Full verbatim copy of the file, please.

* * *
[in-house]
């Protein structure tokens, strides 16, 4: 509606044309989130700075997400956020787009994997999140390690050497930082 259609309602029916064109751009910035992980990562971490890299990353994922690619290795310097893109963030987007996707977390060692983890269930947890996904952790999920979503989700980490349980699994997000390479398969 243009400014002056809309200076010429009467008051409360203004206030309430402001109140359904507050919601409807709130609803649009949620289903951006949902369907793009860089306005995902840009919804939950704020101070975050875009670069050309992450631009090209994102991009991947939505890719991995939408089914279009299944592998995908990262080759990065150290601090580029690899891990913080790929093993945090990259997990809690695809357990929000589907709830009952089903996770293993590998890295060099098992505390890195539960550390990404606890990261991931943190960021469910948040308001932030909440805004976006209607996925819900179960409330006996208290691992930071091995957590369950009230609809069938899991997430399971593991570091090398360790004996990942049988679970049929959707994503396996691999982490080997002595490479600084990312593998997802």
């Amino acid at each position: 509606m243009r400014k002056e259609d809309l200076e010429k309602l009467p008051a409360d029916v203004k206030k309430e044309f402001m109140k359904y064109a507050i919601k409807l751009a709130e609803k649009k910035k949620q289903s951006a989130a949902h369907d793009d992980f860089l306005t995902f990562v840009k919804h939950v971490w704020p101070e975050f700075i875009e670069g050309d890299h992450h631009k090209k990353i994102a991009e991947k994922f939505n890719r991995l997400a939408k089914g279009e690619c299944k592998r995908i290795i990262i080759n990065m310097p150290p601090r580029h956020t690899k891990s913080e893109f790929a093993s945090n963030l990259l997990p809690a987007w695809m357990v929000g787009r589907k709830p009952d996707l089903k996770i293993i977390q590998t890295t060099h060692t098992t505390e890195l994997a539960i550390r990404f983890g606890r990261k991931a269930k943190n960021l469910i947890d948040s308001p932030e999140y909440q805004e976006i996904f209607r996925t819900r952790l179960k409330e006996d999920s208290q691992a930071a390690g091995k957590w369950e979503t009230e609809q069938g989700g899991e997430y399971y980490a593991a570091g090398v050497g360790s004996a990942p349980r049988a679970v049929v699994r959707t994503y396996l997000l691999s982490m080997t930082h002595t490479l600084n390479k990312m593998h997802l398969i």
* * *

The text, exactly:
[in-house]
């Protein structure tokens, strides 16, 4: 509606044309989130700075997400956020787009994997999140390690050497930082 259609309602029916064109751009910035992980990562971490890299990353994922690619290795310097893109963030987007996707977390060692983890269930947890996904952790999920979503989700980490349980699994997000390479398969 243009400014002056809309200076010429009467008051409360203004206030309430402001109140359904507050919601409807709130609803649009949620289903951006949902369907793009860089306005995902840009919804939950704020101070975050875009670069050309992450631009090209994102991009991947939505890719991995939408089914279009299944592998995908990262080759990065150290601090580029690899891990913080790929093993945090990259997990809690695809357990929000589907709830009952089903996770293993590998890295060099098992505390890195539960550390990404606890990261991931943190960021469910948040308001932030909440805004976006209607996925819900179960409330006996208290691992930071091995957590369950009230609809069938899991997430399971593991570091090398360790004996990942049988679970049929959707994503396996691999982490080997002595490479600084990312593998997802």
């Amino acid at each position: 509606m243009r400014k002056e259609d809309l200076e010429k309602l009467p008051a409360d029916v203004k206030k309430e044309f402001m109140k359904y064109a507050i919601k409807l751009a709130e609803k649009k910035k949620q289903s951006a989130a949902h369907d793009d992980f860089l306005t995902f990562v840009k919804h939950v971490w704020p101070e975050f700075i875009e670069g050309d890299h992450h631009k090209k990353i994102a991009e991947k994922f939505n890719r991995l997400a939408k089914g279009e690619c299944k592998r995908i290795i990262i080759n990065m310097p150290p601090r580029h956020t690899k891990s913080e893109f790929a093993s945090n963030l990259l997990p809690a987007w695809m357990v929000g787009r589907k709830p009952d996707l089903k996770i293993i977390q590998t890295t060099h060692t098992t505390e890195l994997a539960i550390r990404f983890g606890r990261k991931a269930k943190n960021l469910i947890d948040s308001p932030e999140y909440q805004e976006i996904f209607r996925t819900r952790l179960k409330e006996d999920s208290q691992a930071a390690g091995k957590w369950e979503t009230e609809q069938g989700g899991e997430y399971y980490a593991a570091g090398v050497g360790s004996a990942p349980r049988a679970v049929v699994r959707t994503y396996l997000l691999s982490m080997t930082h002595t490479l600084n390479k990312m593998h997802l398969i």